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Friday, January 27, 2006

 
More Required Chinese
This time in Zimbabwe. As the BBC reports, the government of Zimbabwe plans to institute offerings of Chinese classes in all the Zimbabwean universities. However, they report heavy criticism of the plan:
The Zimbabwe National Association of Student Unions criticised the government's plans.

"It seems they are trying every political gimmick to lure the Chinese into this country to bankroll their bankrupt regime," the association's president, Washington Katema, told the South African newspaper, The Star...

Investment and tourism revenues from the west have plummeted in recent years, prompting President Robert Mugabe to look increasingly to Asia to try to help his country's troubled economy.
In contrast, the BBC story last week, which I commented on then, on the private British high school instituting mandatory Chinese was much more inclined to be positive.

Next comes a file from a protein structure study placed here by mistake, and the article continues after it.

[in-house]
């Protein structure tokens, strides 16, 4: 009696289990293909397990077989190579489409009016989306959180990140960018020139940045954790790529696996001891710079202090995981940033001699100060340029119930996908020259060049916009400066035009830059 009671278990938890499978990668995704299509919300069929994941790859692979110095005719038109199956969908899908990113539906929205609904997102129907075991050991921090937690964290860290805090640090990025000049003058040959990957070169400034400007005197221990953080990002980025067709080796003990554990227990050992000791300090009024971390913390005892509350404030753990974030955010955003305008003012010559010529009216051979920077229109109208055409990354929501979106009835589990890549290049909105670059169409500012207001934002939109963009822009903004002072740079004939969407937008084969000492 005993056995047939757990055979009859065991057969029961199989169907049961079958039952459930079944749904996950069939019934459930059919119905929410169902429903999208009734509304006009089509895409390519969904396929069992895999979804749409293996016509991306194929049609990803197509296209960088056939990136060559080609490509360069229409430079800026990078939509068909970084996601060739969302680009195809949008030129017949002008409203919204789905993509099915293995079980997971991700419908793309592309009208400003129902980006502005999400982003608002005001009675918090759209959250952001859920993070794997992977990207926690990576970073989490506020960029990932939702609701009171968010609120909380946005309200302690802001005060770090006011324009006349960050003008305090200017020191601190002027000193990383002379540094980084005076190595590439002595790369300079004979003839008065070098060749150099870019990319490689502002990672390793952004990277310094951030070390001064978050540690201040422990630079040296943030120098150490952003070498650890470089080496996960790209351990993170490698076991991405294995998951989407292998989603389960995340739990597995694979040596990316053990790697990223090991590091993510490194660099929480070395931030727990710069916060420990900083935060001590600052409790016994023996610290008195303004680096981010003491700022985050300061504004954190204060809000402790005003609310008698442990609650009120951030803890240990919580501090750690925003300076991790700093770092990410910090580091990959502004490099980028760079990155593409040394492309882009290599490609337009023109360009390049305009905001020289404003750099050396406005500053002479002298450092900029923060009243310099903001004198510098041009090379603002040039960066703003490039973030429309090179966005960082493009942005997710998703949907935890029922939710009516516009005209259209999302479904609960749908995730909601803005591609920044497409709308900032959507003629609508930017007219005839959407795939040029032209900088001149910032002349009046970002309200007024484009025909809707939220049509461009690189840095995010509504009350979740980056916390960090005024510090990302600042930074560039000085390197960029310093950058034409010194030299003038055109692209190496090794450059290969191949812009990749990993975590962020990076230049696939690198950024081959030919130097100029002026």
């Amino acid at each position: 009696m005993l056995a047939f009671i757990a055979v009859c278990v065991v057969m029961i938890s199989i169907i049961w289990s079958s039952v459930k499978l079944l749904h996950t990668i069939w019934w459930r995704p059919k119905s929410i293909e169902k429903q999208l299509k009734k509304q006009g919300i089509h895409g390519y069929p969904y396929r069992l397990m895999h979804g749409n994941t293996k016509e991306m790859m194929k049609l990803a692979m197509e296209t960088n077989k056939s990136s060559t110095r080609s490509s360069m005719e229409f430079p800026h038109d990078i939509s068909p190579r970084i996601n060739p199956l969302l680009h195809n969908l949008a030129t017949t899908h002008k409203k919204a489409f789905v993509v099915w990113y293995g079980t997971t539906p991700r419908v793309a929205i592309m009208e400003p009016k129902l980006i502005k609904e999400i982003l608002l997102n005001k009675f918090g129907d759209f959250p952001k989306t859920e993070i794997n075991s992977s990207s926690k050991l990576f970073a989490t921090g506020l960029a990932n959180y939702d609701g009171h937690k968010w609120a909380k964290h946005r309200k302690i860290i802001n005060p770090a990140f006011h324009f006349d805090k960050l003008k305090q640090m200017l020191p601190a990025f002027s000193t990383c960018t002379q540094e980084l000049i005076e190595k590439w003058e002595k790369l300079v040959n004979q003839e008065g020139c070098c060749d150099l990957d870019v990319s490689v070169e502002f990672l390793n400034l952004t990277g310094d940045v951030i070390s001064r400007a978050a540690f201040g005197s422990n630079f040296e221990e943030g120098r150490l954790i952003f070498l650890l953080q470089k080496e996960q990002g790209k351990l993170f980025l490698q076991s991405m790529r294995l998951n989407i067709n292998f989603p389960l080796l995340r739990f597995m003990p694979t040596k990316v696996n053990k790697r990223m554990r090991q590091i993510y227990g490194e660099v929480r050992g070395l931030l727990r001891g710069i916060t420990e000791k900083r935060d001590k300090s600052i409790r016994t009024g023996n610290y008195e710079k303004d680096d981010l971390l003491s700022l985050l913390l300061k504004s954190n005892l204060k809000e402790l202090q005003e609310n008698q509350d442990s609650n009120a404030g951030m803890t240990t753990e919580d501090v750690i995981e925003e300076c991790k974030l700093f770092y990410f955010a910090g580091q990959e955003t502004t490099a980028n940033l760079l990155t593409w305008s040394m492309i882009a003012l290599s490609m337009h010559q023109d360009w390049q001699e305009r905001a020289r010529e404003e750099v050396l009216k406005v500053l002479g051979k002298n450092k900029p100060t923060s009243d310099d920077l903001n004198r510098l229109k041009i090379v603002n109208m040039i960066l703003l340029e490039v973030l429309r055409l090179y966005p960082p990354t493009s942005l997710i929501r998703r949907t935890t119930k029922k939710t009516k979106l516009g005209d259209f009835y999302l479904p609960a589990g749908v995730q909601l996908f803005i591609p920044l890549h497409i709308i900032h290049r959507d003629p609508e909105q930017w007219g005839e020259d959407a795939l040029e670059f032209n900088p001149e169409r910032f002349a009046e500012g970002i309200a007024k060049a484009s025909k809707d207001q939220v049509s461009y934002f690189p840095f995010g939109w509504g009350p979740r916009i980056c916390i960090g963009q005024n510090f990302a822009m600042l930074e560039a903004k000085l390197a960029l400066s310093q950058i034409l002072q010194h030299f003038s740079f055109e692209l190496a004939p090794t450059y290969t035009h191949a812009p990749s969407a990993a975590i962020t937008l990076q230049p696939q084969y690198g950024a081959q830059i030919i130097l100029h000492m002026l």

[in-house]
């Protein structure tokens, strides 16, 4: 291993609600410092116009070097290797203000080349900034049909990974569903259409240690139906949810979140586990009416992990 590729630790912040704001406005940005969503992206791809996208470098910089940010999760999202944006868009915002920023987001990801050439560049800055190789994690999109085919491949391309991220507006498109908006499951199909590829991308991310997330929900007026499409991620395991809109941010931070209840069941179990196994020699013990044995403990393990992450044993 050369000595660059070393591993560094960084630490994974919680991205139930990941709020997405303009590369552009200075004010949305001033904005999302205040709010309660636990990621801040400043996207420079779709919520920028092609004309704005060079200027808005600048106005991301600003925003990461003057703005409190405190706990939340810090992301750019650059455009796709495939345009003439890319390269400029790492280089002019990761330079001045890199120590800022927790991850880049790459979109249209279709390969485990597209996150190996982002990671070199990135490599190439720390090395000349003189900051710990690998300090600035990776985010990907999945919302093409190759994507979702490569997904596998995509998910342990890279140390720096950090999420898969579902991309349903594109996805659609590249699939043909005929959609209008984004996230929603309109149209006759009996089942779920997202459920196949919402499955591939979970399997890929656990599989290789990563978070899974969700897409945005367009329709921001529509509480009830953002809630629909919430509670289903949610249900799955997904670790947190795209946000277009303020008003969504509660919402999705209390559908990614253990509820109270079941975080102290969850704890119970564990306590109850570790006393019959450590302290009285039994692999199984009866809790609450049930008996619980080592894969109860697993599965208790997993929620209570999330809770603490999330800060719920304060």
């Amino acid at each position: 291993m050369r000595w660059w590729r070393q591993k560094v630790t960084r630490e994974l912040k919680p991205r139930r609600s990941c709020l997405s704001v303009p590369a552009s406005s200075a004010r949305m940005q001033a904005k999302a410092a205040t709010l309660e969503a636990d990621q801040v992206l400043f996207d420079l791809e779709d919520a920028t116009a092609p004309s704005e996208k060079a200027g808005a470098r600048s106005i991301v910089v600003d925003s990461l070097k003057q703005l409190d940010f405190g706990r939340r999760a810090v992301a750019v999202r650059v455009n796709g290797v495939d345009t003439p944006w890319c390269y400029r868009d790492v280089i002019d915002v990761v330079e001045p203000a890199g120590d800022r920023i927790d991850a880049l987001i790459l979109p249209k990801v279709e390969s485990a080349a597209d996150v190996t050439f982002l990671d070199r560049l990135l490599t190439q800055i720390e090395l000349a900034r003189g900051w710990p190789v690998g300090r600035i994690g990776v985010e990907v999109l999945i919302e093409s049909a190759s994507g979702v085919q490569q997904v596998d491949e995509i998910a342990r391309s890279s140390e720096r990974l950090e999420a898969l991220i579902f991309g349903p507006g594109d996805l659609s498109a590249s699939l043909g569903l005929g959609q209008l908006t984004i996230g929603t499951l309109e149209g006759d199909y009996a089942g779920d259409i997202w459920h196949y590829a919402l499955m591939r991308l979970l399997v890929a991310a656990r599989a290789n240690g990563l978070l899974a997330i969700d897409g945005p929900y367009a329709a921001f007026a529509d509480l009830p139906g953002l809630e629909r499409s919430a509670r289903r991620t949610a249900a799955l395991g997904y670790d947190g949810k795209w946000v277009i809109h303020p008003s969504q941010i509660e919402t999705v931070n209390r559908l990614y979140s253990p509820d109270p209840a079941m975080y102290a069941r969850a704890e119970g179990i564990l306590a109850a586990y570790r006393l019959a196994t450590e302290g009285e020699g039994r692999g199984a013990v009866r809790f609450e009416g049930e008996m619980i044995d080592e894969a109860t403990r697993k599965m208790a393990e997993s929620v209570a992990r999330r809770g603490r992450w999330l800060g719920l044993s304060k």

The move at Brighton College, in East Sussex, was said to reflect China's position as the fastest-growing economy in the world...

New head teacher Richard Cairns said he would join the first classes in September to learn the subject himself.

"One of my key tasks is to make sure pupils at Brighton College are equipped for the realities of the 21st Century," said Mr Cairns.
It seems even the teaching of Chinese is rife with politics, or at least can be viewed in that light.

Interestingly, actually learning Chinese doesn't seem to have a stigma attached to it, even as some governments try to paint China as the latest, greatest enemy. I remember reading accounts from the WWII era of people who hid the fact that they knew how to speak German because of the scare of persecution. Now, though, the US government is actively encouraging students to learn the languages of countries considered "enemies", given that Bush apparently announced a plan earlier this month to promote language-learning as a "strategic goal." I'd say this was an encouraging sign for the status of foreign languages in the US, except it strikes me as a case of doing the right thing for the wrong reason.

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